Public Security Minister Gilad Erdan on Friday was set to meet with several bereaved parents of soldiers killed during the Second Lebanon War, who were objecting to the appointment of a controversial ex-army officer as the next police commissioner.
A once-promising senior officer in the Israel Defense Forces, Gal Hirsch was forced out of active duty in the wake of the 2006 Second Lebanon War, amid criticism over his failure to prevent the kidnapping and killing of two soldiers that led to the conflict. Hirsch’s appointment to the top police post was announced by Erdan on Tuesday, drawing fierce criticism from both the bereaved families and dozens of former senior police officials.
Some eight families were expected to attend Friday’s meeting in Tel Aviv to voice their opposition to Hirsch’s appointment.
The families have also set up a protest tent outside Erdan’s home, and threatened to lodge a petition with the High Court of Justice.
“If the minister doesn’t change his mind, we won’t give up, we’ll turn to the High Court,” said Yoav Tzur, whose son was slain in 2006 under Hirsch’s watch, according to the Walla news website. “This is an inappropriate appointment and the prime minister knows it’s inappropriate.”
Defending his pick, Erdan said he was “surprised” by the intense criticism of Hirsch, according to a report in the Yedioth Ahronoth daily Friday.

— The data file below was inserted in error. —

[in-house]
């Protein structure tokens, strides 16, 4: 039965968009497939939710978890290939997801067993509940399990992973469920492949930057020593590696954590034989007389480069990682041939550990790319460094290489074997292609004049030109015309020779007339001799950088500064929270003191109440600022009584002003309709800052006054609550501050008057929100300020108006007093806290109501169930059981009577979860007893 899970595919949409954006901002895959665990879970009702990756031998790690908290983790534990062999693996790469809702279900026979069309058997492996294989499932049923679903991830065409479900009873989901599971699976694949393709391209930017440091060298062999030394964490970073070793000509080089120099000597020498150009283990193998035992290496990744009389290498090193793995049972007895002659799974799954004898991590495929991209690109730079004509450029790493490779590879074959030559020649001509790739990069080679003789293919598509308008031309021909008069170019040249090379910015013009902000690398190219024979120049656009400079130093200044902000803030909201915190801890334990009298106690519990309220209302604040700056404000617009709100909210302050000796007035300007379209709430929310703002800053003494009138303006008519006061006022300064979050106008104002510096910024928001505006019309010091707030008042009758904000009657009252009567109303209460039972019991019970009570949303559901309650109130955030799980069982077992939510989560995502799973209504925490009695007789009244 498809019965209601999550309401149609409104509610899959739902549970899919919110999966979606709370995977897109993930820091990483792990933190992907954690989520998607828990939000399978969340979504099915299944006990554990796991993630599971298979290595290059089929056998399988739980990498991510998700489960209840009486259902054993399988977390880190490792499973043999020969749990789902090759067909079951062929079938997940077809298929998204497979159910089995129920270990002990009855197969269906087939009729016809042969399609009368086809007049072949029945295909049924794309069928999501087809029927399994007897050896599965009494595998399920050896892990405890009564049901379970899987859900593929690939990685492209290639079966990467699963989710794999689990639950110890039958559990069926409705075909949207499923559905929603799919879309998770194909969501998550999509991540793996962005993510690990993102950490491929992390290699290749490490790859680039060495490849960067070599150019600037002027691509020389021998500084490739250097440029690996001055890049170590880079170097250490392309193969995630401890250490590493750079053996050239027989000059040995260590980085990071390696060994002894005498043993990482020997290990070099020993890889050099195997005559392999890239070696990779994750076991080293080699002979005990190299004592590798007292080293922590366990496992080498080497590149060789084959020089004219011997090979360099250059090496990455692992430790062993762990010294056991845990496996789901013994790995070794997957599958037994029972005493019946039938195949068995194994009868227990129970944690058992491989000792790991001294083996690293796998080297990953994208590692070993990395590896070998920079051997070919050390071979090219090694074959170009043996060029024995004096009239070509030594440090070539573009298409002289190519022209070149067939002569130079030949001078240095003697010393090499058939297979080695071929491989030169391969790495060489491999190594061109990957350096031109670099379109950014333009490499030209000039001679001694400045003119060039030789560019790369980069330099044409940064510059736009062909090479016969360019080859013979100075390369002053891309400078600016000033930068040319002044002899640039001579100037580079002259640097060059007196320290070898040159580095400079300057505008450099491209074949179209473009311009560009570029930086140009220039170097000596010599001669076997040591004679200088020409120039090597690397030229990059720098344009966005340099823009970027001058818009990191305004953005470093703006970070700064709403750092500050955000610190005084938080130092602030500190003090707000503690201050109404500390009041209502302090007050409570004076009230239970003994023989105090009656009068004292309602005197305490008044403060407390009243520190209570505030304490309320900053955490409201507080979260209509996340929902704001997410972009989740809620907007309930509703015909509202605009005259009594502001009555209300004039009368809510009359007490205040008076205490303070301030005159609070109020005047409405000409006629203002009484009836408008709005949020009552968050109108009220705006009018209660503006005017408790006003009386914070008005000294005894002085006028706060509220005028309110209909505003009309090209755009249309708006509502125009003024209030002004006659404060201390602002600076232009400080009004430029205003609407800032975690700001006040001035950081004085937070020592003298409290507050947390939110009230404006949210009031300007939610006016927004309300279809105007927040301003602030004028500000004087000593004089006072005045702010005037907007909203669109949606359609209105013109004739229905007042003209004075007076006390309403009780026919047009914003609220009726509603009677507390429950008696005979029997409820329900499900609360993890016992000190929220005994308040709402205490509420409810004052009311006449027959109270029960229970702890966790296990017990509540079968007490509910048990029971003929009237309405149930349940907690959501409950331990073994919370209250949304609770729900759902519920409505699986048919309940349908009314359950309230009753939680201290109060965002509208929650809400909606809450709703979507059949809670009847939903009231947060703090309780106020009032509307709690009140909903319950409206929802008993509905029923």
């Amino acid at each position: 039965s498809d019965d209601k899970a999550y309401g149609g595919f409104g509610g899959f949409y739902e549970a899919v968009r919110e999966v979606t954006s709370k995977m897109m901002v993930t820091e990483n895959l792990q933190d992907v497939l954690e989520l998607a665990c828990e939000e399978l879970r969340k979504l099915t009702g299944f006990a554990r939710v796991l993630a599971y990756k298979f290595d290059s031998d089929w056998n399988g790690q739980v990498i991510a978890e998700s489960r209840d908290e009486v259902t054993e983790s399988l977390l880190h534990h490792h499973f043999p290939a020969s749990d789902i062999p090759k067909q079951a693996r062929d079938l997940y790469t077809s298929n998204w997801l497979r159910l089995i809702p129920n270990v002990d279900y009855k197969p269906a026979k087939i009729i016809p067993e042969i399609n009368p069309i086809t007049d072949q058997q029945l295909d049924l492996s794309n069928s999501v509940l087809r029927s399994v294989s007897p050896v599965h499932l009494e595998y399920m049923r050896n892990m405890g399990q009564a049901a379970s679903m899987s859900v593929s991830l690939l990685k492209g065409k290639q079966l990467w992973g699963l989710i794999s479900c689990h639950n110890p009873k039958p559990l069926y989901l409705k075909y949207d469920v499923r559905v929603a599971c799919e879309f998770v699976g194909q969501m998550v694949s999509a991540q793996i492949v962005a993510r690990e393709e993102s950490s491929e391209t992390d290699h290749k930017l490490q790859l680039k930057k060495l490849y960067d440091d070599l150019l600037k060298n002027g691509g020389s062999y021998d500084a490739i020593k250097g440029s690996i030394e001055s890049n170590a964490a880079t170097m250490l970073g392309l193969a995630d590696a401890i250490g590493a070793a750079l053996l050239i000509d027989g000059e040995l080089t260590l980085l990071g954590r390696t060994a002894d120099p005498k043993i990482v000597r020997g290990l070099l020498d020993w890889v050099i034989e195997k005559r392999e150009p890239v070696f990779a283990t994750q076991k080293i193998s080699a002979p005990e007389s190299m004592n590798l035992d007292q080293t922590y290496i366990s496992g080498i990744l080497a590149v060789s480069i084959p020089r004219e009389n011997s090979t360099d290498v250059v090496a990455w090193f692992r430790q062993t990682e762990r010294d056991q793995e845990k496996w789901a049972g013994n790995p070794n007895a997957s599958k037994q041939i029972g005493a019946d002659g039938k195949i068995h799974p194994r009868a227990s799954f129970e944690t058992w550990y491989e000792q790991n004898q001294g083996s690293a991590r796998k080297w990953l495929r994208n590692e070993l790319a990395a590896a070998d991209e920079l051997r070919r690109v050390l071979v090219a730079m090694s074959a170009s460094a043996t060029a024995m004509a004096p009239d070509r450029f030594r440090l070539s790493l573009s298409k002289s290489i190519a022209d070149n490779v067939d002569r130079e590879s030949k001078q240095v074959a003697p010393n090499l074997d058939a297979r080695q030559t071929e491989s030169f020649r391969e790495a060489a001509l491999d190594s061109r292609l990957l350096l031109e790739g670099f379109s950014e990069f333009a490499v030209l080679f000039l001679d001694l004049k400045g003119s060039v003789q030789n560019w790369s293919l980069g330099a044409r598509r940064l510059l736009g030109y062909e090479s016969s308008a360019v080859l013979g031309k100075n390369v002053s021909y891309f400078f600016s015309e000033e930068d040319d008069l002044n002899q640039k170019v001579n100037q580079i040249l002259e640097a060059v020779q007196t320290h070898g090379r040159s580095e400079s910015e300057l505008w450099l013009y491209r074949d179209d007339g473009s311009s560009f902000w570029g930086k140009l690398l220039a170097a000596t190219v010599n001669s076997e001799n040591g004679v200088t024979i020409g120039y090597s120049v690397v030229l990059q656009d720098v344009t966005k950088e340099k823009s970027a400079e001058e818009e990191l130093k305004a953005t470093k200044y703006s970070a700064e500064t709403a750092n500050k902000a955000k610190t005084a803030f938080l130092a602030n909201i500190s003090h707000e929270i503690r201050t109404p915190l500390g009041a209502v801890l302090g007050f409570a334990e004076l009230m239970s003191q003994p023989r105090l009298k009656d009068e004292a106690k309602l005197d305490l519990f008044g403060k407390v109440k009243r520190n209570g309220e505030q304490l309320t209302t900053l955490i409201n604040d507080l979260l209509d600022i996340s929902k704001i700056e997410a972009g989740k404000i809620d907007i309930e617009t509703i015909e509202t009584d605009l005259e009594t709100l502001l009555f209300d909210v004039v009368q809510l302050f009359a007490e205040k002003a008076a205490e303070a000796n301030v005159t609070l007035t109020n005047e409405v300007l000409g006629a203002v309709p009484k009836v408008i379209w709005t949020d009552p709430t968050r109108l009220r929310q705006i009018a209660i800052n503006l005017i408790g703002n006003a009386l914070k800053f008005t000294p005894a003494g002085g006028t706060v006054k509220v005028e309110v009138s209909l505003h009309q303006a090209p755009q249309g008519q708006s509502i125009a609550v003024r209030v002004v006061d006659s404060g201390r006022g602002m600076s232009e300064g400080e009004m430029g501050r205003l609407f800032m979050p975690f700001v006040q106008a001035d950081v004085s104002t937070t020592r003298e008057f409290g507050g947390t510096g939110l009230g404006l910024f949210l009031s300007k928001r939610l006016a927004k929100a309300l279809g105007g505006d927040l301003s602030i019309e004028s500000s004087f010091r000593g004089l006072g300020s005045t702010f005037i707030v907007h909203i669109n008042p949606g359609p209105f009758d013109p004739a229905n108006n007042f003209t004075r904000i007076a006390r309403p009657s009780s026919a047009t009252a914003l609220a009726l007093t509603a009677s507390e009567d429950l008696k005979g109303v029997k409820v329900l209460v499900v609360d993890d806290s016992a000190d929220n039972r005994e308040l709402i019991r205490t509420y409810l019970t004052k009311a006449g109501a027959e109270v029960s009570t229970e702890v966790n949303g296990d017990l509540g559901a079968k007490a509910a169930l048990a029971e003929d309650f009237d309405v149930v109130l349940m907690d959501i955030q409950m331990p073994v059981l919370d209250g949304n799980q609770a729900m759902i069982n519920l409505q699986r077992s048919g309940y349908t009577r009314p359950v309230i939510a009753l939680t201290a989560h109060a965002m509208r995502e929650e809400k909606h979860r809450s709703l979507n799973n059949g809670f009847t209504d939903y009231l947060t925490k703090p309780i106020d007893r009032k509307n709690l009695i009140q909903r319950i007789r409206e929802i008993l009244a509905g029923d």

“I accept the criticism, and I also expected it,” said Erdan. “But I am surprised at the intensity of it, and the style.”
Erdan said he had not changed his mind about Hirsch, saying: “Today, I am more convinced than ever that Hirsch is the right man in the right place.”
The deputy commander of the Israel Police agreed Thursday to remain in the force until the end of the year and help the new chief learn the post. But Benzi Sau’s act of loyalty to the force may not be necessary, since opposition to the appointment of retired IDF brigadier general Hirsch is growing, Israel’s Channel 2 reported Thursday night.
Sau, who has been serving as acting police commander in recent months, tendered his resignation when Hirsch was tapped for the post on Tuesday, but has now agreed to stay in the post until the end of the year, according to the TV report.
It added, however, that Hirsch’s path to the post is anything but guaranteed, with a vetting panel set to judge next Tuesday whether he has the necessary experience to run the force, and whether his post-army business dealings in any way compromise his integrity.
More than two dozen ex-police chiefs and other senior security officials held an unprecedented meeting Wednesday night at which they vowed to thwart the controversial appointment of Hirsch. They said they would appeal to Prime Minister Benjamin Netanyahu, the state comptroller, and the Turkel Commission, which vets such appointments, in their determination to prevent the move.
Vigorously defending the appointment, Erdan said Thursday that it was telling that there had been no such emergency meeting of ex-police chiefs when seven senior members have been forced to quit the force lately amid a welter of corruption and sexual-assault allegations.
“I don’t remember any such meetings” over those incidents, Erdan said dryly, reiterating his conviction that the police needs an overhaul that only an outsider can institute.
The 51-year-old Hirsch currently works as chair of the Israel Leadership Institute and CEO of Defensive Shield Holdings, a company that describes itself as a “provider of strategic, operational and tactical solutions for the defense, security and homeland security sectors around the world.”
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